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<div>{{comic<br />
| number = 2027<br />
| date = August 1, 2018<br />
| title = Lightning Distance<br />
| image = lightning_distance.png<br />
| titletext = The index of radio refraction does have a lot of variation, which might throw off your calculations, so you can also look at the difference in brightness between the visible flash and more-attenuated UV and x-rays.<br />
}}<br />
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==Explanation==<br />
The usual trick for determining the distance to a {{w|lightning}} flash is to count the seconds from when you see the flash until when you hear {{w|thunder}}, and divide by five to get miles (or three to get kilometers). This works because the {{w|speed of light|transmission of light}} is essentially instantaneous over the relevant distances, while the {{w|speed of sound}} is 331.2 m/s (1,087 ft/s, 1,192 km/h, or 741 mph, varying a bit based on temperature), or about 1/5 mile per second (1/3 kilometer per second).<br />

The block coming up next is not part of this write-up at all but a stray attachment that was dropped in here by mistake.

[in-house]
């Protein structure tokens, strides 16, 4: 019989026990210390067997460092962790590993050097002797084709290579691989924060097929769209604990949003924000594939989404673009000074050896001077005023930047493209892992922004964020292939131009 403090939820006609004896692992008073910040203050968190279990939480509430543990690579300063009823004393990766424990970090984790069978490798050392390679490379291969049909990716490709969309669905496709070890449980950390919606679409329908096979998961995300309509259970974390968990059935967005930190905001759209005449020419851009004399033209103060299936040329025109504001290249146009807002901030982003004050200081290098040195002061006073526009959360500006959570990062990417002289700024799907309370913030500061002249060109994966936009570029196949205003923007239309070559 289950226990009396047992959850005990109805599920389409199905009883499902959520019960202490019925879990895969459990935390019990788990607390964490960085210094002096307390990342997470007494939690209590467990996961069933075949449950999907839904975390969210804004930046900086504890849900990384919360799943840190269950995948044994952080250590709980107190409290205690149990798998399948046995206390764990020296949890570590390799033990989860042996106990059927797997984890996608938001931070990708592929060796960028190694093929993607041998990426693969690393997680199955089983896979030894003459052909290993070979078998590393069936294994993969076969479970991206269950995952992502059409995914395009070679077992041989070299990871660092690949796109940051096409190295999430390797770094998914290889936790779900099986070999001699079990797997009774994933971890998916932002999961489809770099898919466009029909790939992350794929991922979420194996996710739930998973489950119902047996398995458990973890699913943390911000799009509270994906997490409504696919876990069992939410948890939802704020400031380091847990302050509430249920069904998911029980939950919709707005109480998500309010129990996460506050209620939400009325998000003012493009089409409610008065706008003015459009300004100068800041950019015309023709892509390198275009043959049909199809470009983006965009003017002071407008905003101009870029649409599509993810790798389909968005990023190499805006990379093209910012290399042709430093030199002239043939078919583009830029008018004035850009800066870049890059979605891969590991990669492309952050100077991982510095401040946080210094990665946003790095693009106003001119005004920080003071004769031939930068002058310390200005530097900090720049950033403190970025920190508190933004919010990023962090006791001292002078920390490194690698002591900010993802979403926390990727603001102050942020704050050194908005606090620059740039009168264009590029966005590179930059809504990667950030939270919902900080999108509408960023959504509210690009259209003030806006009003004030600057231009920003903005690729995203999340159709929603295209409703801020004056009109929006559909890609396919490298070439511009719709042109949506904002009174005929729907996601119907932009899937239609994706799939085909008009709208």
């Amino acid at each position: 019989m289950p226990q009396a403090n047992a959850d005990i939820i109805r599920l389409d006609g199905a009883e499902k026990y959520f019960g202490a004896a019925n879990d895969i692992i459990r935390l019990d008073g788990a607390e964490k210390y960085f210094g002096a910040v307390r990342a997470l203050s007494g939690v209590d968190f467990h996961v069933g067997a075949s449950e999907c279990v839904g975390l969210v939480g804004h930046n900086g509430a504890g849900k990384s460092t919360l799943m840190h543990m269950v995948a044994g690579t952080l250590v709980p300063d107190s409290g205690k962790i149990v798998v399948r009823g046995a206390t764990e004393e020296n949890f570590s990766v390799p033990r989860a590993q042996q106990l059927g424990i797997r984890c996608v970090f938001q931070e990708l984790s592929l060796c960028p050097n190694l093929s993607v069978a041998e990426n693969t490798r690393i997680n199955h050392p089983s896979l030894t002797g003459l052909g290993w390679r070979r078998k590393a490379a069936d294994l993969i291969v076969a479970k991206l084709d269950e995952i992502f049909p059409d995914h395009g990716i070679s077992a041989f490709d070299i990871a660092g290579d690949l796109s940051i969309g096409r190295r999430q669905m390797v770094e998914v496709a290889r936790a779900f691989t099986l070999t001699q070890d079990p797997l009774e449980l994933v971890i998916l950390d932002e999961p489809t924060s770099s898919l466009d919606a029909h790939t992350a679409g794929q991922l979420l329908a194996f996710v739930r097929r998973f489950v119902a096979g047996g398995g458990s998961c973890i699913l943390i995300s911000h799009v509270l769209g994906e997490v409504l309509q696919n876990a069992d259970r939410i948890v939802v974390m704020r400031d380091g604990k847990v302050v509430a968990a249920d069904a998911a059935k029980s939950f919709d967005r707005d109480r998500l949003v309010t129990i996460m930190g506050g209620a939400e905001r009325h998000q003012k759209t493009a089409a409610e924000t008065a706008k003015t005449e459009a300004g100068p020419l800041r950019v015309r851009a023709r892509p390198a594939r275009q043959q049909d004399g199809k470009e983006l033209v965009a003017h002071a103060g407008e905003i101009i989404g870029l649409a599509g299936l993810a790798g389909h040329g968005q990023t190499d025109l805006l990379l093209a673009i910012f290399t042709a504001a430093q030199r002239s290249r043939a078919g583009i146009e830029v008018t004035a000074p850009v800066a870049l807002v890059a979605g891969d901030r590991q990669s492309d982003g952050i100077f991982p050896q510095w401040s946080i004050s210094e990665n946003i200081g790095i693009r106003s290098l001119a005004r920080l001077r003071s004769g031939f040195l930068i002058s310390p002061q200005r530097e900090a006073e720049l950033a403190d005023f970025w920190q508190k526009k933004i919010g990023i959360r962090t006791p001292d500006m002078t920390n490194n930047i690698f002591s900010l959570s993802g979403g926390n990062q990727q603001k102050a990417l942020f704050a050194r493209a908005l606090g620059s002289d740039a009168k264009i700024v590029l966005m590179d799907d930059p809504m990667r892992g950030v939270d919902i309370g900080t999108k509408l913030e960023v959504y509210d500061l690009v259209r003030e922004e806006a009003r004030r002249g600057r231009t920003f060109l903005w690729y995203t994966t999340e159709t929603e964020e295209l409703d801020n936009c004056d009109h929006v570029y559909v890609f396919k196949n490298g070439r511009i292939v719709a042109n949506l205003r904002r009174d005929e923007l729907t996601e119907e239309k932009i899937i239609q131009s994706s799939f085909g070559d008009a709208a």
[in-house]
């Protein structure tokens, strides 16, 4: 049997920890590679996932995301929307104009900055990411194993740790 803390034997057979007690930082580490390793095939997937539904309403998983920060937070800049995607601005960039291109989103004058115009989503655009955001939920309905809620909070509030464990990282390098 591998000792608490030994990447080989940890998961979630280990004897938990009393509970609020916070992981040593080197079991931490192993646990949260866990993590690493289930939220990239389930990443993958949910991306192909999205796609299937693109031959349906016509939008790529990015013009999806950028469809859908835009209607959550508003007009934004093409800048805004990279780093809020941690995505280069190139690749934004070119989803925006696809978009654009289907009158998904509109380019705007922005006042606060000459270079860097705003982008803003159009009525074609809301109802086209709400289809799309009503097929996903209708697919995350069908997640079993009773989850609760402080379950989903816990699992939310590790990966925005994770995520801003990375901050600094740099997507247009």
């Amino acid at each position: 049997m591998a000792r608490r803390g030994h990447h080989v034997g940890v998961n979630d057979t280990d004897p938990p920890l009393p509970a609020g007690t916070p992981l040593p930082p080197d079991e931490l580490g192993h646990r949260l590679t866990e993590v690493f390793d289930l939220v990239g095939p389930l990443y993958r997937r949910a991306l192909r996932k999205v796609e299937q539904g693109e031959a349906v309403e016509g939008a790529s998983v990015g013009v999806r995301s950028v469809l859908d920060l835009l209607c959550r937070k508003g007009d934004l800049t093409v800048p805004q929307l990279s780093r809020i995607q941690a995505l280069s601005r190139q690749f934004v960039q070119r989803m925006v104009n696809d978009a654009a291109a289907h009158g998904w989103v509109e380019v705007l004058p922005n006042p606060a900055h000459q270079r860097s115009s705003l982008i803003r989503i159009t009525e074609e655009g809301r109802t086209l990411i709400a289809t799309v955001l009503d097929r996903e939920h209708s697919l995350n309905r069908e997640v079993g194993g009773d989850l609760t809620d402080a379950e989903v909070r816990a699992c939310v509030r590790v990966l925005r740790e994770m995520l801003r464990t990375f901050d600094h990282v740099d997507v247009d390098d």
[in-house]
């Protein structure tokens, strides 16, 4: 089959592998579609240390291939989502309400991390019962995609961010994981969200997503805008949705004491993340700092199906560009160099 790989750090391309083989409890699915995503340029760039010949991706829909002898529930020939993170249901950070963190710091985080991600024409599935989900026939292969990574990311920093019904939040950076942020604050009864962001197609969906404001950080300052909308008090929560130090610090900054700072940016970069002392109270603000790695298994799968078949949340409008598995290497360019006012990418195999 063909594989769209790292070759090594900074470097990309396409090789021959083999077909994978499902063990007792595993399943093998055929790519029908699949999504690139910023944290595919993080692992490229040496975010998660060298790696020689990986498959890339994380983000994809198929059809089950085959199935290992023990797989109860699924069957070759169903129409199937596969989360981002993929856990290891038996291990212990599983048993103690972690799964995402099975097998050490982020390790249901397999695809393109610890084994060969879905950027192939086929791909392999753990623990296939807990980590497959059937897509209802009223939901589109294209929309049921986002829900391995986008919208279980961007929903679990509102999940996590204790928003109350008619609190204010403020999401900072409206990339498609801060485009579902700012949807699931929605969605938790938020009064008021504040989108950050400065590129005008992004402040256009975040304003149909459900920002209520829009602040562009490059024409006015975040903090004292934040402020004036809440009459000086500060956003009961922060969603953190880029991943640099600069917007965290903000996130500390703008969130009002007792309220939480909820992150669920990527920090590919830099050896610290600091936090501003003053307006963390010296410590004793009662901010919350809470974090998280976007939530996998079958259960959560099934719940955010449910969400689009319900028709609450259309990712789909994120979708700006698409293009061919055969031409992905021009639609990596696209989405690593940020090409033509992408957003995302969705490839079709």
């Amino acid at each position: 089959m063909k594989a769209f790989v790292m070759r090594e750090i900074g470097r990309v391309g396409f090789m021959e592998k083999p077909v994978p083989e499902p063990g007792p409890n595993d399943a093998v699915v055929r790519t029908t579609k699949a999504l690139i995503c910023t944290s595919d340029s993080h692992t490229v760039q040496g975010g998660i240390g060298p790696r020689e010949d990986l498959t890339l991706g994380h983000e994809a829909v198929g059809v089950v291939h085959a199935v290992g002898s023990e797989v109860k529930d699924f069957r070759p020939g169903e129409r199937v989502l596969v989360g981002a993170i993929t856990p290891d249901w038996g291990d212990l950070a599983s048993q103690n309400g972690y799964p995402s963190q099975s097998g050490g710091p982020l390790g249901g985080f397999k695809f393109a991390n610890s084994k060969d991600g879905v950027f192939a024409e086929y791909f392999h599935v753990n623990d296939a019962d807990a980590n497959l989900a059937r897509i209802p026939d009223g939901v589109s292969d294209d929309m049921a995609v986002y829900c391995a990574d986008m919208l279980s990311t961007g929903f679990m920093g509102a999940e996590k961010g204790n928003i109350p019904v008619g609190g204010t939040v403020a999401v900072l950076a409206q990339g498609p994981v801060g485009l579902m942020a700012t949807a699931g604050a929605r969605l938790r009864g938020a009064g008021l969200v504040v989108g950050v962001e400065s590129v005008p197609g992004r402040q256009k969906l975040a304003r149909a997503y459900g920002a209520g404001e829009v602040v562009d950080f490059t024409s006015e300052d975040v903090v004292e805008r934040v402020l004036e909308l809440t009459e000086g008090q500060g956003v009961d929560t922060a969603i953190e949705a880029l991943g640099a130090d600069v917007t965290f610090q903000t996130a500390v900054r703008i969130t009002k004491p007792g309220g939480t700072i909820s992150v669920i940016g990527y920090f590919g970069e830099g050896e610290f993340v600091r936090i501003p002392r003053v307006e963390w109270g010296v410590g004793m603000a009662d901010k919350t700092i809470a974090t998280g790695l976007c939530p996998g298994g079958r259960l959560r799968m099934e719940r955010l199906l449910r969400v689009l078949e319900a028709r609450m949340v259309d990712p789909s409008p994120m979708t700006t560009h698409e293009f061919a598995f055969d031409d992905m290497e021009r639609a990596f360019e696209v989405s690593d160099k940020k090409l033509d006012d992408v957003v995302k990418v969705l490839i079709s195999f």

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This comic subverts the usual trick by having Megan describe a highly impractical alternative method. Megan's method is based on the fact that the speed of electromagnetic radiation, which includes light and radio waves, is not truly fixed and varies by wavelength in a refractive medium.(Consider the classic case of visible light in a prism.) The radiation produced by lightning on Earth also has to travel through air, which changes its speed in a fashion which depends on its frequency.<br />